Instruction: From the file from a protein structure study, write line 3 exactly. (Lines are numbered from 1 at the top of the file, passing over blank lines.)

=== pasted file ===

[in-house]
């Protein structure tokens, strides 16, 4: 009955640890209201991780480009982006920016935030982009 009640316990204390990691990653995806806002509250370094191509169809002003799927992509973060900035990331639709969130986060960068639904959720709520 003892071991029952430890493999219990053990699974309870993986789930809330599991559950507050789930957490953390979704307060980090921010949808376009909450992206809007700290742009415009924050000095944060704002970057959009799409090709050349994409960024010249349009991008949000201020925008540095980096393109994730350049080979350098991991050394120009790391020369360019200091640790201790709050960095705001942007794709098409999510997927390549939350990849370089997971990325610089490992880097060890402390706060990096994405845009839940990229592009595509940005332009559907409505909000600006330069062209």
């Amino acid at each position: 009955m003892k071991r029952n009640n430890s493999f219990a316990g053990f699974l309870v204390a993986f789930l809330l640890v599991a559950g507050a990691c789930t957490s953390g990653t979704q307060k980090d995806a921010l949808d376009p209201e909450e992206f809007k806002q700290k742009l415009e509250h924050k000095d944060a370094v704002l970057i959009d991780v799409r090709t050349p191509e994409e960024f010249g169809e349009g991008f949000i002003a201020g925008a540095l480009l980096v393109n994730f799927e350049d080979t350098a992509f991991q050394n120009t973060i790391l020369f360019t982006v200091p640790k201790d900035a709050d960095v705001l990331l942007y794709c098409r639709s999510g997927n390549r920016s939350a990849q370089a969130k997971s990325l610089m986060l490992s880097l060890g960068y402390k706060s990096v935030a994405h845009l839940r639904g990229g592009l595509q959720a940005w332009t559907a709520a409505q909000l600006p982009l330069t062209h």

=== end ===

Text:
């Amino acid at each position: 009955m003892k071991r029952n009640n430890s493999f219990a316990g053990f699974l309870v204390a993986f789930l809330l640890v599991a559950g507050a990691c789930t957490s953390g990653t979704q307060k980090d995806a921010l949808d376009p209201e909450e992206f809007k806002q700290k742009l415009e509250h924050k000095d944060a370094v704002l970057i959009d991780v799409r090709t050349p191509e994409e960024f010249g169809e349009g991008f949000i002003a201020g925008a540095l480009l980096v393109n994730f799927e350049d080979t350098a992509f991991q050394n120009t973060i790391l020369f360019t982006v200091p640790k201790d900035a709050d960095v705001l990331l942007y794709c098409r639709s999510g997927n390549r920016s939350a990849q370089a969130k997971s990325l610089m986060l490992s880097l060890g960068y402390k706060s990096v935030a994405h845009l839940r639904g990229g592009l595509q959720a940005w332009t559907a709520a409505q909000l600006p982009l330069t062209h």